DGI For The DIY: Q1 2018 Portfolio Update

by: Eric Landis

A busy home schedule has limited my time dedicated to the stock market, but my dividend growth portfolio continues to perform without me.

Dividend income increased by 16.6% in the first quarter, setting a new all-time record.

Recent dividend increases bode well for a successful 2018.

DGI For The DIY: Q1 2018 Update Better late than never, right?

My apologies for not getting the quarterly portfolio review out until a week after May Day. A busy couple of months at work and home have severely cut down on my writing time, but I think that situation should be improving a bit going forward.

I briefly considered passing on this update altogether, but figured I didn't want to break the streak of quarterly reviews I have going with the portfolio.

I've been writing about the "DGI For The DIY" portfolio since April of 2013, so this update marks the five-year anniversary of my transition to dividend growth investing.

For those who may be new readers of this project, my name is Eric, and I am a 39-year old civil engineer, married, and have three young kids.

This real-life portfolio was created when I liquidated the mutual funds in my IRA and used the proceeds to invest in a collection of dividend paying individual stocks.

This series of articles is a way for me to document my decisions, maintain discipline by sharing them publicly, and learn more about investing through the discussion that follows them. My hope is that by sharing my journey as a DIY investor, I can help others learn about investing, and give them the courage to take control of their own path to retirement.

Portfolio Guidelines

The purpose of this portfolio is to fund a portion of my future retirement. Being 39-years-old, I have another 25 years-plus to go until I reach that milestone.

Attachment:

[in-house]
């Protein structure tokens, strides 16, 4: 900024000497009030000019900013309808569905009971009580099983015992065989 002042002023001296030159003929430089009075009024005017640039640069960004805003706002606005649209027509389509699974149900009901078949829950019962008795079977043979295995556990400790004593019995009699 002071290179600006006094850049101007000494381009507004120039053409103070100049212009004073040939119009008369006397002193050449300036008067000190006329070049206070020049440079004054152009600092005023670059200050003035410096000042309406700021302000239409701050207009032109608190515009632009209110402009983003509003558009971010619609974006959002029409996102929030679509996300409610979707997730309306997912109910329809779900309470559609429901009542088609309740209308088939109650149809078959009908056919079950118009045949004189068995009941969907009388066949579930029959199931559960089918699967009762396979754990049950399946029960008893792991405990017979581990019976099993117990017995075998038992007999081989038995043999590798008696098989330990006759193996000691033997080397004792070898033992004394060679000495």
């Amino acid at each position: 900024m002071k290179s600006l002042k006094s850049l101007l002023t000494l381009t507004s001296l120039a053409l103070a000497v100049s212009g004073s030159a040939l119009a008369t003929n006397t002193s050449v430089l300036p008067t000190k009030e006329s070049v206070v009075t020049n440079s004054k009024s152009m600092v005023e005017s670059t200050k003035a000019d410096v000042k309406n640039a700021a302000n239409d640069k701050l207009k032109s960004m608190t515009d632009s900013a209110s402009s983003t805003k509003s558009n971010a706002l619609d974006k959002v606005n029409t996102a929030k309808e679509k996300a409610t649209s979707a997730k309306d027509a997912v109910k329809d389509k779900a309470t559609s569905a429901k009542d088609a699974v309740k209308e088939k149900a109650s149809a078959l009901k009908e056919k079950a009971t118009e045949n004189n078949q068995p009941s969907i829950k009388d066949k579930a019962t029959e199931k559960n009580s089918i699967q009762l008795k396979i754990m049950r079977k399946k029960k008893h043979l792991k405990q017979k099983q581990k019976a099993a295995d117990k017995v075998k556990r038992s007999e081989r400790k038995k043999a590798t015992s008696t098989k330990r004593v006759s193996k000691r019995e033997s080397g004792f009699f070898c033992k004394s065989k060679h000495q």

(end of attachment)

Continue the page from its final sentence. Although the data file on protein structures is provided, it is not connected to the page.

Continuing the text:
As my approach has evolved I've established guidelines that help meet my goal of building a portfolio that produces a consistent and reliably increasing stream of dividend income.

  1. Buy companies that consistently show positive growth in earnings and translate those earnings into increasing dividend payouts to shareholders.
  2. Focus on companies that are investment grade, with S&P credit ratings of BBB or higher.
  3. Maintain a diversified portfolio spread across multiple industries.
  4. Reinvest all dividends back into the companies that pay them.
  5. Consider for sale any company that cuts or freezes its dividend.

I've also established a goal of 10% annual income growth for the portfolio. This income growth will come from organic dividend growth and reinvestment of dividends, as there are no longer any cash contributions being made into this account.

As the table below shows, if I can maintain 10% annual income growth with the portfolio, it will produce over $26,000 in dividend income when I am 66-years-old.

10% Income Growth Table This future income will be one piece of my retirement puzzle to go along with a Roth IRA, my 401k plan at my new company, social security (hopefully), and my wife's pension.

Market Overview

The first quarter of 2018 was quite volatile for the markets, as there was a 10% swing from January highs to March lows. Stocks started off the year with a bang, with the major indices up about 8% in January before the big correction started later that month.

Chart ^SPX data by YCharts

In the end, Nasdaq was the only index to see positive returns, and that was a small gain of just 2.32%.

My portfolio also was down for the quarter, as total portfolio value dropped by 4.1%. This price under-performance isn't a surprise, as my portfolio has a higher weighting in REITs and utilities than the general market, and those sectors sold off as interest rates increased.

Here is the progress of the portfolio since its inception:

DGI For The DIY: Portfolio Progress Note the end of cash contributions coming into the portfolio. This was the result of a buyout of the company I worked for, and a switch-over to a 401k account with my new employer.

Another interesting observation is that this is just the second quarter in five years that saw negative growth in the portfolio value.

Meanwhile, dividends collected set another all-time high for a quarter, beating the previous high total set in Q3 2017 by $42.

Here are the monthly numbers going back to the 2013, along with the annual percentage changes in income:

DGI For The DIY_Dividend Progress_Q1 2018 Each month of the first quarter saw dividend income grow by more than 15% over 2017 totals, and the overall quarterly income increased by 16.6%.

The portfolio is well on its way to meeting my 10% income growth goal for the year. The picture looking ahead is even better, as there were some fantastic dividend increases announced in the portfolio during the first quarter.

Here are the announcements:

Announce Date Company Ticker Previous Payout Rate New Payout Rate Sequential Increase Year Ago Payout Rate YoY Increase Dividend Yield Link